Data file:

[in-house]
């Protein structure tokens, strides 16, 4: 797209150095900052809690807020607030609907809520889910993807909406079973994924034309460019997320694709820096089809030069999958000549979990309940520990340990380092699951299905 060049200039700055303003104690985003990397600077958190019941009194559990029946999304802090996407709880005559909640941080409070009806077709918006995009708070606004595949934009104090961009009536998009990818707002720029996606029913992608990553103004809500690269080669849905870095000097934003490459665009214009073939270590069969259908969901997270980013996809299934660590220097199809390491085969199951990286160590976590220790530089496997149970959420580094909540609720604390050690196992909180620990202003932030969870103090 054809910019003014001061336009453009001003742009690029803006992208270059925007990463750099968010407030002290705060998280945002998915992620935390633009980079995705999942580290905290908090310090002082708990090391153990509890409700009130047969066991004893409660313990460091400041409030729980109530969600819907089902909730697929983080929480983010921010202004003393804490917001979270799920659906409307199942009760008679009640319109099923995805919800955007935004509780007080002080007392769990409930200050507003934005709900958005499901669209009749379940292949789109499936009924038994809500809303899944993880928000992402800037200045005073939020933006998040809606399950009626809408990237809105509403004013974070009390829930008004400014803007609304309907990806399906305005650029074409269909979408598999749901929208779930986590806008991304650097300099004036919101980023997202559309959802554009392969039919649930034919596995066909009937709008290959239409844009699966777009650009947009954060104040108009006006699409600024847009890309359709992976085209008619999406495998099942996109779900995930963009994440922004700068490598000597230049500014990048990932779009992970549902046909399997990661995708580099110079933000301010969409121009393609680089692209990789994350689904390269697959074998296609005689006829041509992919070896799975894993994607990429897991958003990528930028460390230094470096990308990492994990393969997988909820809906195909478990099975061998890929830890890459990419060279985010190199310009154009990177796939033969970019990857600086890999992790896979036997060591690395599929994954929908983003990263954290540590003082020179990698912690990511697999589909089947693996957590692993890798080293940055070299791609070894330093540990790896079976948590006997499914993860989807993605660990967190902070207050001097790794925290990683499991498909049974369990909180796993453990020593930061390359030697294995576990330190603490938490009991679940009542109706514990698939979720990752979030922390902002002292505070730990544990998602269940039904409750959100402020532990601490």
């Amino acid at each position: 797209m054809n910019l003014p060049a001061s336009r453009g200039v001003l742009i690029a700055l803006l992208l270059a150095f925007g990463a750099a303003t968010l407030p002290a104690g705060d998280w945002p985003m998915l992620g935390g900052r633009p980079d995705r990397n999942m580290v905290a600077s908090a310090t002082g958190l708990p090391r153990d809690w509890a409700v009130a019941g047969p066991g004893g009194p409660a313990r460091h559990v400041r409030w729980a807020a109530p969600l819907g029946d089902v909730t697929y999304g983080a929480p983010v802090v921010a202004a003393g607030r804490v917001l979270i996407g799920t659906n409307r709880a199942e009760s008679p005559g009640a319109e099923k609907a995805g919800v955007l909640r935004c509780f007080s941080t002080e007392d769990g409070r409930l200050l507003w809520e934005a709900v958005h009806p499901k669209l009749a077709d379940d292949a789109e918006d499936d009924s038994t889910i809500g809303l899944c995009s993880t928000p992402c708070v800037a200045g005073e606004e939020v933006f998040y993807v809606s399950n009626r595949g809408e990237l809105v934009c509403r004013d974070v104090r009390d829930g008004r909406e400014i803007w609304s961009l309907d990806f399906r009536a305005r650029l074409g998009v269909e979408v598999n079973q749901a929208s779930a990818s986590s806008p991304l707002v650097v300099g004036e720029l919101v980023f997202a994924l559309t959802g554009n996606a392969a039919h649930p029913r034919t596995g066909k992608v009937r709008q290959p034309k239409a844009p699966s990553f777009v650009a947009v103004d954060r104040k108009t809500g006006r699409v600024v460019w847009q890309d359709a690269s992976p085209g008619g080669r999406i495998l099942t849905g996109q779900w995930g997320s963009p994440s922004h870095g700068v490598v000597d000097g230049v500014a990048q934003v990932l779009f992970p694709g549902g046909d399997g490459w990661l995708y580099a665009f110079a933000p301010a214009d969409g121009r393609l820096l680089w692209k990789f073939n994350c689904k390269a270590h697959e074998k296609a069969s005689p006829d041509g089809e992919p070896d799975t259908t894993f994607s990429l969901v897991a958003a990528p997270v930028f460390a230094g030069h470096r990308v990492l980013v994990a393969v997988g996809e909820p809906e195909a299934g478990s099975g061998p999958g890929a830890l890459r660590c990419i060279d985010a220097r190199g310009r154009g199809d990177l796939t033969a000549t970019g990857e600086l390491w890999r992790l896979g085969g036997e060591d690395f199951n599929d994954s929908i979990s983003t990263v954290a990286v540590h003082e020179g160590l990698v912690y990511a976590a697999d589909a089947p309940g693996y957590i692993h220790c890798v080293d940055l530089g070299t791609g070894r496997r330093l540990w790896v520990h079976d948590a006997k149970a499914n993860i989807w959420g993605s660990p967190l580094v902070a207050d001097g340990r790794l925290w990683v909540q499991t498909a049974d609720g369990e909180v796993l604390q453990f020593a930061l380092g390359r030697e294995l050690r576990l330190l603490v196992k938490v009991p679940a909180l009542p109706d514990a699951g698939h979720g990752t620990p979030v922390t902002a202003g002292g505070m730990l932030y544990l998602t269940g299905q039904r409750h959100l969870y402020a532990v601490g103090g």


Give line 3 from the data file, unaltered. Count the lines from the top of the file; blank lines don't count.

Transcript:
């Amino acid at each position: 797209m054809n910019l003014p060049a001061s336009r453009g200039v001003l742009i690029a700055l803006l992208l270059a150095f925007g990463a750099a303003t968010l407030p002290a104690g705060d998280w945002p985003m998915l992620g935390g900052r633009p980079d995705r990397n999942m580290v905290a600077s908090a310090t002082g958190l708990p090391r153990d809690w509890a409700v009130a019941g047969p066991g004893g009194p409660a313990r460091h559990v400041r409030w729980a807020a109530p969600l819907g029946d089902v909730t697929y999304g983080a929480p983010v802090v921010a202004a003393g607030r804490v917001l979270i996407g799920t659906n409307r709880a199942e009760s008679p005559g009640a319109e099923k609907a995805g919800v955007l909640r935004c509780f007080s941080t002080e007392d769990g409070r409930l200050l507003w809520e934005a709900v958005h009806p499901k669209l009749a077709d379940d292949a789109e918006d499936d009924s038994t889910i809500g809303l899944c995009s993880t928000p992402c708070v800037a200045g005073e606004e939020v933006f998040y993807v809606s399950n009626r595949g809408e990237l809105v934009c509403r004013d974070v104090r009390d829930g008004r909406e400014i803007w609304s961009l309907d990806f399906r009536a305005r650029l074409g998009v269909e979408v598999n079973q749901a929208s779930a990818s986590s806008p991304l707002v650097v300099g004036e720029l919101v980023f997202a994924l559309t959802g554009n996606a392969a039919h649930p029913r034919t596995g066909k992608v009937r709008q290959p034309k239409a844009p699966s990553f777009v650009a947009v103004d954060r104040k108009t809500g006006r699409v600024v460019w847009q890309d359709a690269s992976p085209g008619g080669r999406i495998l099942t849905g996109q779900w995930g997320s963009p994440s922004h870095g700068v490598v000597d000097g230049v500014a990048q934003v990932l779009f992970p694709g549902g046909d399997g490459w990661l995708y580099a665009f110079a933000p301010a214009d969409g121009r393609l820096l680089w692209k990789f073939n994350c689904k390269a270590h697959e074998k296609a069969s005689p006829d041509g089809e992919p070896d799975t259908t894993f994607s990429l969901v897991a958003a990528p997270v930028f460390a230094g030069h470096r990308v990492l980013v994990a393969v997988g996809e909820p809906e195909a299934g478990s099975g061998p999958g890929a830890l890459r660590c990419i060279d985010a220097r190199g310009r154009g199809d990177l796939t033969a000549t970019g990857e600086l390491w890999r992790l896979g085969g036997e060591d690395f199951n599929d994954s929908i979990s983003t990263v954290a990286v540590h003082e020179g160590l990698v912690y990511a976590a697999d589909a089947p309940g693996y957590i692993h220790c890798v080293d940055l530089g070299t791609g070894r496997r330093l540990w790896v520990h079976d948590a006997k149970a499914n993860i989807w959420g993605s660990p967190l580094v902070a207050d001097g340990r790794l925290w990683v909540q499991t498909a049974d609720g369990e909180v796993l604390q453990f020593a930061l380092g390359r030697e294995l050690r576990l330190l603490v196992k938490v009991p679940a909180l009542p109706d514990a699951g698939h979720g990752t620990p979030v922390t902002a202003g002292g505070m730990l932030y544990l998602t269940g299905q039904r409750h959100l969870y402020a532990v601490g103090g």